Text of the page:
Douglas W. Butler, et al., v. JLA Industrial Equipment, Inc. d/b/a Hotsy Equipment of Minnesota, et al.. MN personal jurisdiction, minimum contacts
Douglas Butler worked in Minnesota for Aspen Waste Systems. In 2006, he was injured on the job while washing a truck with a pressure washer. The hose burst, and Butler was burned by the hot water. He and his wife brought a lawsuit in Hennepin County, Minnesota, against the manufacturers and distributors of the hose. One of the defendants was Schieffer-Magam Industries, Ltd. (SMI), an Israeli corporation. SMI argued that the Minnesota court had no personal jurisdiction, since SMI lacked sufficient contacts with Minnesota.
Between 2001-11, SMI sold about $1.3-4 million in hose to U.S. customers. However, it does not have any employees, bank accounts, or offices in Minnesota. It does not advertise or ship products to Minnesota. However, it was aware of the distribution of its products in the U.S., and was aware that the product was sold to customers in Minnesota.
The lower court held that it had personal jurisdiction over SMI, and SMI appealed this ruling to the Minnesota Court of Appeals. The court analyzed the case under the "stream of commerce theory", which originated with World-Wide Volkswagen Corp. v. Woodson, 444 U.S. 286 (1980). The Minnesota Supreme Court had applied that theory in Rostad v. On-Deck, Inc., 372 N.W.2d 717 (Minn. 1985), in which it held that a company with no direct contacts, but a plethora of indirect contacts, was subject to jurisdiction in Minnesota.
The Court of Appeals applied these and other precedents, and concluded that SMI had sought to directly or indirectly participate in the Minnesota market. It also held that there was more than a mere possibility that SMI products would wind up in Minnesota. The court held that this was enough to constitute purposeful availment. It went on to note that these contacts related directly to this case, and that Minnesota had an interest in providing a forum.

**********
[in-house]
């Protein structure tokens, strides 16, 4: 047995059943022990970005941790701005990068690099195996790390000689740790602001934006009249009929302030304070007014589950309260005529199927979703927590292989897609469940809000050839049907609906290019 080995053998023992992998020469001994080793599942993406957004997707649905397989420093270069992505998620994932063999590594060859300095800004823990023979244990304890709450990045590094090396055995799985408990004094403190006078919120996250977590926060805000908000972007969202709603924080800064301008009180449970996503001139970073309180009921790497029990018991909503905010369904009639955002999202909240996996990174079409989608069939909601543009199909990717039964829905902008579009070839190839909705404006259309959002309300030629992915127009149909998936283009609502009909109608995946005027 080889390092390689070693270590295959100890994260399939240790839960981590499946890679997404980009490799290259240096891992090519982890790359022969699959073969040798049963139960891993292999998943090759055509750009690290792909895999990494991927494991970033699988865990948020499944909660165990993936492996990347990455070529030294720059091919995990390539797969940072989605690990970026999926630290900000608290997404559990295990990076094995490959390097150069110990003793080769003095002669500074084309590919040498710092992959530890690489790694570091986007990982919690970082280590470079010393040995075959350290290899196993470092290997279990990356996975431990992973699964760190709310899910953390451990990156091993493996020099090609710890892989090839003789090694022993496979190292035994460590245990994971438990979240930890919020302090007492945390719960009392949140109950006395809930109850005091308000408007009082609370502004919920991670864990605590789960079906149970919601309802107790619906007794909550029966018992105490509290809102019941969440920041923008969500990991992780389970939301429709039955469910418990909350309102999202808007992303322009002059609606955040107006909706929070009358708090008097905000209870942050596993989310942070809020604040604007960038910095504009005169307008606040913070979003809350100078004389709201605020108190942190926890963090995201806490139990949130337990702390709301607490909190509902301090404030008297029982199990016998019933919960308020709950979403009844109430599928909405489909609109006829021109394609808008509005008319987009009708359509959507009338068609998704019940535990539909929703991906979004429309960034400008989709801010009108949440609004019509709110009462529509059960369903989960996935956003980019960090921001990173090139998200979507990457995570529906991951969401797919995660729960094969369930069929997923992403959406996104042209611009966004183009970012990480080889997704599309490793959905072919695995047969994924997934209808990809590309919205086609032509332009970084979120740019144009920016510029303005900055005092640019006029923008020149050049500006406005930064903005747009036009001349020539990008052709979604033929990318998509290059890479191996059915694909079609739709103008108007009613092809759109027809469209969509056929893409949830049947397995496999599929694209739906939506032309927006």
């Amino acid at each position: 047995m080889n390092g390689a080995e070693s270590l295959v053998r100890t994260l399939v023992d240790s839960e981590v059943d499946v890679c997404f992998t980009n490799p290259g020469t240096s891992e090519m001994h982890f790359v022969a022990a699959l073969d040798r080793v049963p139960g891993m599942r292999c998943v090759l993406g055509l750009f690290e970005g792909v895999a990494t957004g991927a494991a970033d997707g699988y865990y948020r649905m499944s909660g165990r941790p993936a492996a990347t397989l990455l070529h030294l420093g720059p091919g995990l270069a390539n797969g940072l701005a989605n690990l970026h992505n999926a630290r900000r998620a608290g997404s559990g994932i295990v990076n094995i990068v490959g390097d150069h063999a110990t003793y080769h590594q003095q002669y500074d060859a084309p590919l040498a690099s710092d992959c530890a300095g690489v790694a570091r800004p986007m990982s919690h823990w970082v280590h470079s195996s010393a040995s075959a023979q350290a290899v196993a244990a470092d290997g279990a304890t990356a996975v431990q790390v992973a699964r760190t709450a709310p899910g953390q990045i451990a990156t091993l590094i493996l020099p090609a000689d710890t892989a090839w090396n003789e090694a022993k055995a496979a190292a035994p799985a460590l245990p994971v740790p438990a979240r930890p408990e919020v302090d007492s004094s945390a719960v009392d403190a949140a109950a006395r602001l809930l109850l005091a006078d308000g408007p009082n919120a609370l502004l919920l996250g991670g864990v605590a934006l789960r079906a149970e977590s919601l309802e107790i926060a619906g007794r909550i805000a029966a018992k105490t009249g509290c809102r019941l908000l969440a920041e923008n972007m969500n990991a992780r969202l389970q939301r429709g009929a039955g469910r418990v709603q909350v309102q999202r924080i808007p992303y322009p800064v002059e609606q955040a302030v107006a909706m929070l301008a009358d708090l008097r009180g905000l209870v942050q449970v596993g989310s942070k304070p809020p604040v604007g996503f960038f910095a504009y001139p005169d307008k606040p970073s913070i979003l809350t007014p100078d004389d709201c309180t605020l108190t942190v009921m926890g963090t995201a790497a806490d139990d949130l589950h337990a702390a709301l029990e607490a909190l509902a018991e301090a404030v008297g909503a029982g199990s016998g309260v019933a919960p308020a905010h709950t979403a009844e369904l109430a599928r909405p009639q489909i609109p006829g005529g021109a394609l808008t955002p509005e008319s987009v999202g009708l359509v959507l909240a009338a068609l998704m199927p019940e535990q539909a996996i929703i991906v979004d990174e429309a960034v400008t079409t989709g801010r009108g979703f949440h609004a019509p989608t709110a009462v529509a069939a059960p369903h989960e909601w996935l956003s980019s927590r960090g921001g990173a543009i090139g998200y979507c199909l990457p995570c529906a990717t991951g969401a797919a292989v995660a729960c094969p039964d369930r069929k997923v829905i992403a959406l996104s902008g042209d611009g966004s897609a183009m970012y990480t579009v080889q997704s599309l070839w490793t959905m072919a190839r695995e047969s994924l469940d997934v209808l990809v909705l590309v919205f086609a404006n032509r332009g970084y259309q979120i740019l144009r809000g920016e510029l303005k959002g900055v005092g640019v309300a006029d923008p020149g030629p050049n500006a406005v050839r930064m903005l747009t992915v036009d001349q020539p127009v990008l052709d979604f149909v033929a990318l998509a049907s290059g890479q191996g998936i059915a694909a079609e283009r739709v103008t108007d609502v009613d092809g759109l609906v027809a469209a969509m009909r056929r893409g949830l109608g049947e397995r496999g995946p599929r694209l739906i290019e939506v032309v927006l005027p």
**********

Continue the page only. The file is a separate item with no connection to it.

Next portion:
For these reasons, the court held that SMI had sufficient contacts with Minnesota to support jurisdiction, and affirmed the trial court's order.
No. A13-1448 (Minn. Ct. App. April 21, 3014).
Please see the original opinion for the court's exact language.
Richard P. Clem is an attorney and continuing legal education (CLE) provider in Minnesota. He has been in private practice in the Twin Cities for 25 years. He has a J.D., cum laude, from Hamline University School of Law in St. Paul and a B.A. in History from the University of Minnesota. His reported cases include: Asociacion Nacional de Pescadores a Pequena Escala o Artesanales de Colombia v. Dow Quimica de Colombia, 988 F.2d 559, rehearing denied, 5 F.3d 530 (5th Cir. 1993), cert. denied, 510 U.S. 1041 (1994); LaMott v. Apple Valley Health Care Center, 465 N.W.2d 585 (Minn. Ct. App. 1991); Abo el Ela v. State, 468 N.W.2d 580 (Minn. Ct. App. 1991).
For more information about attorney Clem, please visit
For more information about his low-cost CLE programs, please visit his CLE page.
Return to index of case summaries
Copyright 2014, Richard P. Clem.
Attorney Richard P. Clem is responsible for the content of this page.
Richard P. Clem, Attorney
PO Box 14957
Minneapolis, MN 55414
Minnesota Attorney Registration Number 0192648
Please visit my author page at amazon.com